distributed mod 48, then on average, 48 C = B + 8 + 47/2, or C = B/48 distributed mod 48, then on average, 48 C = B + 8 + 47/2, or C = B/48
+ .65625. + .65625.
We can also make use of the upper bound on A to state that 48 C <= B We can also make use of the upper bound on A to state that 48 C <= B
+ 55. This is true for any one packet. Considering the number of + 55. This is true for any one packet. Considering the number of
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the range 0 <= A <= 47. From this we obtain a number of useful the range 0 <= A <= 47. From this we obtain a number of useful
observations. observations.
For example, if one believes that the packet lengths are uniformly For example, if one believes that the packet lengths are uniformly
distributed mod 48, then on average, 48 C = B + 8 + 47/2, or C = B/48 distributed mod 48, then on average, 48 C = B + 8 + 47/2, or C = B/48
+ .65625. + .65625.
We can also make use of the upper bound on A to state that 48 C <= B We can also make use of the upper bound on A to state that 48 C <= B
+ 55. This is true for any one packet. Considering the number of + 55. This is true for any one packet. Considering the number of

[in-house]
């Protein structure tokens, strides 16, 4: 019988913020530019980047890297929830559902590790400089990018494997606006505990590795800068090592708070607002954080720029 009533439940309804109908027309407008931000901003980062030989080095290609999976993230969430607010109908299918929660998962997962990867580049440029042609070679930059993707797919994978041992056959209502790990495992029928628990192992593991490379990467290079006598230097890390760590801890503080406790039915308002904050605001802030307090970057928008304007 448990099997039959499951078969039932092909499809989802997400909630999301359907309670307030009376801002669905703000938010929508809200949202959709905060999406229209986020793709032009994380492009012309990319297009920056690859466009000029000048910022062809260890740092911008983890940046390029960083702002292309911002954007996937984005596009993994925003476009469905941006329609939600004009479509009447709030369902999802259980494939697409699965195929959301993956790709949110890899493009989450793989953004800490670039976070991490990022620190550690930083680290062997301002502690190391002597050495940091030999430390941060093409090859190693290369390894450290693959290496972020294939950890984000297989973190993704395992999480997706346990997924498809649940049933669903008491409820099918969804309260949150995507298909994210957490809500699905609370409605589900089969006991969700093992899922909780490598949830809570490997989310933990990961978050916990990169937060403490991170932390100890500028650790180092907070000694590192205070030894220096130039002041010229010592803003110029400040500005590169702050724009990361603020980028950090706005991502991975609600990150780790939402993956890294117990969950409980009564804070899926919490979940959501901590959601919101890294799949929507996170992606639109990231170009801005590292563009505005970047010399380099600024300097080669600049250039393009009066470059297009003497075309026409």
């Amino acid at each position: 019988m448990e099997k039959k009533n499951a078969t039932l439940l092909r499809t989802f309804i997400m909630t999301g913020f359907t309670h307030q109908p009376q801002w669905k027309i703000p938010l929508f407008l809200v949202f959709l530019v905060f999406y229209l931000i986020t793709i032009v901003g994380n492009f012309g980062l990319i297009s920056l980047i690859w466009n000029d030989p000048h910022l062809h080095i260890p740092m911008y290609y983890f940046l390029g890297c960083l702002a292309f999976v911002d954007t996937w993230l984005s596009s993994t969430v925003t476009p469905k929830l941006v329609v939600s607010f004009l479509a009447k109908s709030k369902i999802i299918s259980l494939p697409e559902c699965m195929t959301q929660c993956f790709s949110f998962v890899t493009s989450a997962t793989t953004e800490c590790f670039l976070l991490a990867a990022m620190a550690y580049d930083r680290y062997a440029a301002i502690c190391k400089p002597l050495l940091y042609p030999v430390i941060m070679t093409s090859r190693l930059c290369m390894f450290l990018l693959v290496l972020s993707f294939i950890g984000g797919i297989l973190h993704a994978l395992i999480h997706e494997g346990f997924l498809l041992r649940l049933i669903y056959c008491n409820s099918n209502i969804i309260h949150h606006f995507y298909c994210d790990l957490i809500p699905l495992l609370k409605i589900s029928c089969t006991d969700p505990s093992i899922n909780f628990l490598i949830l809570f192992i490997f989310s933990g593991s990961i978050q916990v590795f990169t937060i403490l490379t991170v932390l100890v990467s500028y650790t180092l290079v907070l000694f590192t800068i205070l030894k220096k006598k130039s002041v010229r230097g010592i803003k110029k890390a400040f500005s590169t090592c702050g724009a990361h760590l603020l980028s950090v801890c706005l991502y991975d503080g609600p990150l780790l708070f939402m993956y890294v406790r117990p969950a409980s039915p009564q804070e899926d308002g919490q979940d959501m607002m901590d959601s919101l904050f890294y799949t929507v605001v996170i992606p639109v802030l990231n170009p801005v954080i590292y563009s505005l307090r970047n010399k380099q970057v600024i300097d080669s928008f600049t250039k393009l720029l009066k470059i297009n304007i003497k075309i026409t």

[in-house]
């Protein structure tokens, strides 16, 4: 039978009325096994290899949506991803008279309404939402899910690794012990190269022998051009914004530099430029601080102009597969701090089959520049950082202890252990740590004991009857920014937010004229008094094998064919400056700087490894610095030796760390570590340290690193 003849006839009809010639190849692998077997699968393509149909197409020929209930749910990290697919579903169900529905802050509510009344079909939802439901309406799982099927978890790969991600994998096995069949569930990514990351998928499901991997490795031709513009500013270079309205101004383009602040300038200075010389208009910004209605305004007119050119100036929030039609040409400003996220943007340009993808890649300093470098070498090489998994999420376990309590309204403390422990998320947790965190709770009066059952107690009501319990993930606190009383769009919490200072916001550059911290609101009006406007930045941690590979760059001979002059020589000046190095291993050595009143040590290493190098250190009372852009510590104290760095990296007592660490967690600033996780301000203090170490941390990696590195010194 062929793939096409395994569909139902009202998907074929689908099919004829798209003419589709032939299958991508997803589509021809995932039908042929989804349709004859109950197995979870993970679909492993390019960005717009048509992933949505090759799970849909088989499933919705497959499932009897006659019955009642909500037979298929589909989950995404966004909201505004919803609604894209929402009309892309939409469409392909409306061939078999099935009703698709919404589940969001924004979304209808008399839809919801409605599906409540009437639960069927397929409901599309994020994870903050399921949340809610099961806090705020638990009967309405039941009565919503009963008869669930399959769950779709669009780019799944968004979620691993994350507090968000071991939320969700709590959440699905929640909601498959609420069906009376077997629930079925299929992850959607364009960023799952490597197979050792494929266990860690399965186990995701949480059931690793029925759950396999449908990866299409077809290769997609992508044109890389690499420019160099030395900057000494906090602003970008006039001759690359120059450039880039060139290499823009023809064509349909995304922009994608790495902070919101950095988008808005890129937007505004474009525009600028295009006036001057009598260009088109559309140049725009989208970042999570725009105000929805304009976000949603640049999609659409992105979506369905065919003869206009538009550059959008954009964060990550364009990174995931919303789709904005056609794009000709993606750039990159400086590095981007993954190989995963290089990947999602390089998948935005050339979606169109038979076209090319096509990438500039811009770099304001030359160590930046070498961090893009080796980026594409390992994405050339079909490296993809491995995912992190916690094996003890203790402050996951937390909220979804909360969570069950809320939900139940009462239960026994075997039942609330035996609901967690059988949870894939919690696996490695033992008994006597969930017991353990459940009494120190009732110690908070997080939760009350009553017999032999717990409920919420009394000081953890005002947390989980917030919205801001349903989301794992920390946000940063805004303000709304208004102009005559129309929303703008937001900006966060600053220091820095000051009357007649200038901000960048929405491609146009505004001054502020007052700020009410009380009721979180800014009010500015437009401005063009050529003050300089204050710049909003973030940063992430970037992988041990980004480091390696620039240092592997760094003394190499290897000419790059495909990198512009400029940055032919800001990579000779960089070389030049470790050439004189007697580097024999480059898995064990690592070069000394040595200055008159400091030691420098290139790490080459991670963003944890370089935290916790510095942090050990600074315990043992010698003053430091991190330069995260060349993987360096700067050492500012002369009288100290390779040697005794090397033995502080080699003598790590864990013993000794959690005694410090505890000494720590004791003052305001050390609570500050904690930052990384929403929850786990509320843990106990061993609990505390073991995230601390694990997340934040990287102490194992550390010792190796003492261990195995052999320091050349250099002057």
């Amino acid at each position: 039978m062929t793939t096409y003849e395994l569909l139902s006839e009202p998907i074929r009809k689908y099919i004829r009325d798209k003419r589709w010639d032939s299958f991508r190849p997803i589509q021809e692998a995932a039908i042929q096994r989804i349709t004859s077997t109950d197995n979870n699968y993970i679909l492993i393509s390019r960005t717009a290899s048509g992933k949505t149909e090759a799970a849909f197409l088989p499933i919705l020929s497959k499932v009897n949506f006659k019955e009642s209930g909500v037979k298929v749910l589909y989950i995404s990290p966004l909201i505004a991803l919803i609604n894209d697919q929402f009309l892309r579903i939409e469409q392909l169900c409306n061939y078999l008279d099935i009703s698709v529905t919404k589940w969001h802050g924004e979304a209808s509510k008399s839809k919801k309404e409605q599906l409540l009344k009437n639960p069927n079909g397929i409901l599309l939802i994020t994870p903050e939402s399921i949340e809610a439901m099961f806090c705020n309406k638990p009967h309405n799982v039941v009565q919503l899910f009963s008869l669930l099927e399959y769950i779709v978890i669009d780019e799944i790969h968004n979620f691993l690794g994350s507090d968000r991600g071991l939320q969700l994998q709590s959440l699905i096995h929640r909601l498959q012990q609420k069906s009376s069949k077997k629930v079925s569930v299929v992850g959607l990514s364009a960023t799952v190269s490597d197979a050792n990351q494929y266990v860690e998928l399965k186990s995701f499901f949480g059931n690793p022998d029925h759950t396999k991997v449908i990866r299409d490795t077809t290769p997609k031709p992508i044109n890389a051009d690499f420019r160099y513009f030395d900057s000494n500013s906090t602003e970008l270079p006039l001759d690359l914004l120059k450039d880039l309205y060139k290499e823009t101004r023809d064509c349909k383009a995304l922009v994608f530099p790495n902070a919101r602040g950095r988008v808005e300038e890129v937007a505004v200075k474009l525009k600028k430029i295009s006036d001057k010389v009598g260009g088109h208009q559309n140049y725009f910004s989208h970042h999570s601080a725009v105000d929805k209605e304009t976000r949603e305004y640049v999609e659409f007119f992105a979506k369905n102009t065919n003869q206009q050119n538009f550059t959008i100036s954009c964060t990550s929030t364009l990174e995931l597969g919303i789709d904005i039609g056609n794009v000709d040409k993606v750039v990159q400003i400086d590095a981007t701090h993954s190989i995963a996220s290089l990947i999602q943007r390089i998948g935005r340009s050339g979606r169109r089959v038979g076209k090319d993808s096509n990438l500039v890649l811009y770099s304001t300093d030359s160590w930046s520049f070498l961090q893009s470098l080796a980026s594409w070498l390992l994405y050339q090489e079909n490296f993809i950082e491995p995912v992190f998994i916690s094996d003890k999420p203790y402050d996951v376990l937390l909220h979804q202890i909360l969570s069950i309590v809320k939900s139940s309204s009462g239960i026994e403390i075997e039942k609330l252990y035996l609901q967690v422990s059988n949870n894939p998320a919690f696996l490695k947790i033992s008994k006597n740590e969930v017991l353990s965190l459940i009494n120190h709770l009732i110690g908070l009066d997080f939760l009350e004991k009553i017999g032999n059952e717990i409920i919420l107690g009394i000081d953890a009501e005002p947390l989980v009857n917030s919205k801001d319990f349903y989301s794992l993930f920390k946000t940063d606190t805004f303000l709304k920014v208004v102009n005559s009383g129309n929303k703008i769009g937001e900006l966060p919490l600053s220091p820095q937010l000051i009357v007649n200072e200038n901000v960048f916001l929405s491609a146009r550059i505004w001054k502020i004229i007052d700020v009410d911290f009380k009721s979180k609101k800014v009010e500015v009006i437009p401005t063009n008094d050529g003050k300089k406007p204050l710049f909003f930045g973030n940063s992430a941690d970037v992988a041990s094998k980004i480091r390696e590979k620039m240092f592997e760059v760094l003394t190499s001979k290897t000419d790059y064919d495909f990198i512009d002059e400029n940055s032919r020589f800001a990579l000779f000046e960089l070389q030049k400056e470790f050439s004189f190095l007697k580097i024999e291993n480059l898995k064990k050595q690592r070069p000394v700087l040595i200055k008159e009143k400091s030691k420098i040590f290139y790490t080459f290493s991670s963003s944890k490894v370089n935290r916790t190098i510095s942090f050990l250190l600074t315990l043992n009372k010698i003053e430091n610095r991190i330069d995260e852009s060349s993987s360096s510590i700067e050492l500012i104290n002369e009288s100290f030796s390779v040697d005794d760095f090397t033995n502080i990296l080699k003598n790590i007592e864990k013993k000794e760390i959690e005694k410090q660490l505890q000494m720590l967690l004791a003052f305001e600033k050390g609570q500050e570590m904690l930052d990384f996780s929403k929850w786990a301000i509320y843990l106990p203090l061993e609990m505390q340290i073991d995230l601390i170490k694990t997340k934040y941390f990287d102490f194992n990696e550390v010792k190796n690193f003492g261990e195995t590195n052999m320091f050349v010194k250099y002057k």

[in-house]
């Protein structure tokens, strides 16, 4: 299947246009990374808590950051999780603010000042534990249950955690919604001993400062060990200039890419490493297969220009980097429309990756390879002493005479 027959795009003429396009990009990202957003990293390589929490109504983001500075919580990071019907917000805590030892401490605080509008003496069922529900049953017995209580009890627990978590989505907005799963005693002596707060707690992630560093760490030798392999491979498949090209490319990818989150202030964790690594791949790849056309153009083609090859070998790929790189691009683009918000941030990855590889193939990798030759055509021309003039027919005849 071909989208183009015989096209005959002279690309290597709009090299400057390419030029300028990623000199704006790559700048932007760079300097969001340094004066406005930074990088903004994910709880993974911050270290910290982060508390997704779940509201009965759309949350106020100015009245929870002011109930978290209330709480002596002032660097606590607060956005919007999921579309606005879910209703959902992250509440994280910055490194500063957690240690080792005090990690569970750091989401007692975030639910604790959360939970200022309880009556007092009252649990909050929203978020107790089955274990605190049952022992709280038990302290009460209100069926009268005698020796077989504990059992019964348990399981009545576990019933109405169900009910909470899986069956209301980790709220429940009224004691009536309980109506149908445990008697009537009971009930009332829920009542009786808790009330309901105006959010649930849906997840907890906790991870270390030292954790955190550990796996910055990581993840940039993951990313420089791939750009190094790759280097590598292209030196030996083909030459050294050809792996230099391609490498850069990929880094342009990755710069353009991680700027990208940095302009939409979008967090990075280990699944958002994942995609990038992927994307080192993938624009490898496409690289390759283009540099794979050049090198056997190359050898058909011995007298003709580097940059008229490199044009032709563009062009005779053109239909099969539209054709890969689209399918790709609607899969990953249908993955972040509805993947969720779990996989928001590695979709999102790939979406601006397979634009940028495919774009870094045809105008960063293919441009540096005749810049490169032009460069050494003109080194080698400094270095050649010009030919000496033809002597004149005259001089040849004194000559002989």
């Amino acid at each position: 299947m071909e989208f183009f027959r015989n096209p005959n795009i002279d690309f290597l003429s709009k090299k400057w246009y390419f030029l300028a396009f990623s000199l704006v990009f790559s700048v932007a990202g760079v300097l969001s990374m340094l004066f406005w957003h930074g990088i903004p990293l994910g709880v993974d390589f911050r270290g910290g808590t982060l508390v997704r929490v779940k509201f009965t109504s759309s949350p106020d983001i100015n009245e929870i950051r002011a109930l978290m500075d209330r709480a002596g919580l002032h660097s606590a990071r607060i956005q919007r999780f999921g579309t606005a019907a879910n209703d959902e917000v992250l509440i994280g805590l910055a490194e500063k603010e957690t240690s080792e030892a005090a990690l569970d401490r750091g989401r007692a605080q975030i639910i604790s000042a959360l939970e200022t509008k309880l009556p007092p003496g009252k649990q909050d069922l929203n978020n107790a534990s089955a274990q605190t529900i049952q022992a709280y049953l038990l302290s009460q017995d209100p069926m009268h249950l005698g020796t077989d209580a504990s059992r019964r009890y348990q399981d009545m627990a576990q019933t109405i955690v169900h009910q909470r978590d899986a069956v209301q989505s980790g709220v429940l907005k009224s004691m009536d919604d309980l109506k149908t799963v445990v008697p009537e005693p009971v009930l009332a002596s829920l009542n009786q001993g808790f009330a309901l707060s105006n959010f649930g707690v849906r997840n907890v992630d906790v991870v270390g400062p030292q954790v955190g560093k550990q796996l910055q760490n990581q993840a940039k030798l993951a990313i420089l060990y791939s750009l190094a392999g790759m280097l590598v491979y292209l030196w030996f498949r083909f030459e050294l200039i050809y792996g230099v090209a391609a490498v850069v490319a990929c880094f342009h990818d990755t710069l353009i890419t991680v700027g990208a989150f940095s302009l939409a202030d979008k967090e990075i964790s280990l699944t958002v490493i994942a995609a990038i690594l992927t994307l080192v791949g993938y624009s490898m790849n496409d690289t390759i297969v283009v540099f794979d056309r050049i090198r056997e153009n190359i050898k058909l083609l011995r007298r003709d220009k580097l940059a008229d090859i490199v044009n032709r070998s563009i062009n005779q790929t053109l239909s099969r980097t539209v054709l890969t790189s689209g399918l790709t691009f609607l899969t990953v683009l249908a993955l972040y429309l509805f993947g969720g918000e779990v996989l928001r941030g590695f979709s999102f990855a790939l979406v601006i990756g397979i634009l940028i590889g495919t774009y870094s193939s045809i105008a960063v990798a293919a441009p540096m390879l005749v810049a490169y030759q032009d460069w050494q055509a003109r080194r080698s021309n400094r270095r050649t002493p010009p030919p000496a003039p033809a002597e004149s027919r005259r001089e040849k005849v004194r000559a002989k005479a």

bytes in a stream of P packets, we have bytes in a stream of P packets, we have
48 C <= B + 55 P. 48 C <= B + 55 P.
The number of packets P may not be a readily available quantity. The number of packets P may not be a readily available quantity.
However, in terms of the minimum policed unit m, we know that P * m However, in terms of the minimum policed unit m, we know that P * m
<= B. Hence P <= B/m and 48 C <= B ( 1 + 55/m). That is, <= B. Hence P <= B/m and 48 C <= B ( 1 + 55/m). That is,
C <= B/48 * (1 + 55/m). C <= B/48 * (1 + 55/m).
4.0 Guaranteed Service over ATM 5.0 Summary of ATM VC Setup Parameters for Guaranteed Service
This section describes how to create ATM VCs appropriately matched This section describes how to create ATM VCs appropriately matched
for Guaranteed Service. The key points differentiating among ATM for Guaranteed Service. The key points differentiating among ATM
choices are that real-time timing is required, that the data flow may choices are that real-time timing is required, that the data flow may
have a variable rate, and that demotion of non-conforming traffic to have a variable rate, and that demotion of non-conforming traffic to
best effort is desired. For this reason, we prefer a rtVBR service best effort is required to be in agreement with the definition of GS.
in which tagging is supported. Another good match is to use CBR with For this reason, we prefer an rtVBR service in which tagging is
special handling of any non-conforming traffic. supported. Another good match is to use CBR with special handling of
any non-conforming traffic.
The encodings assume a point-to-multipoint connection. For a unicast The encodings assume a point-to-multipoint connection. For a unicast
connection, the backward parameters would be equal to the forward connection, the backward parameters would be equal to the forward
parameters. parameters.
4.1 Encoding GS as a real-time variable bit rate service 5.1 Encoding GS Using Real-Time VBR
AAL AAL
Type 5 Type 5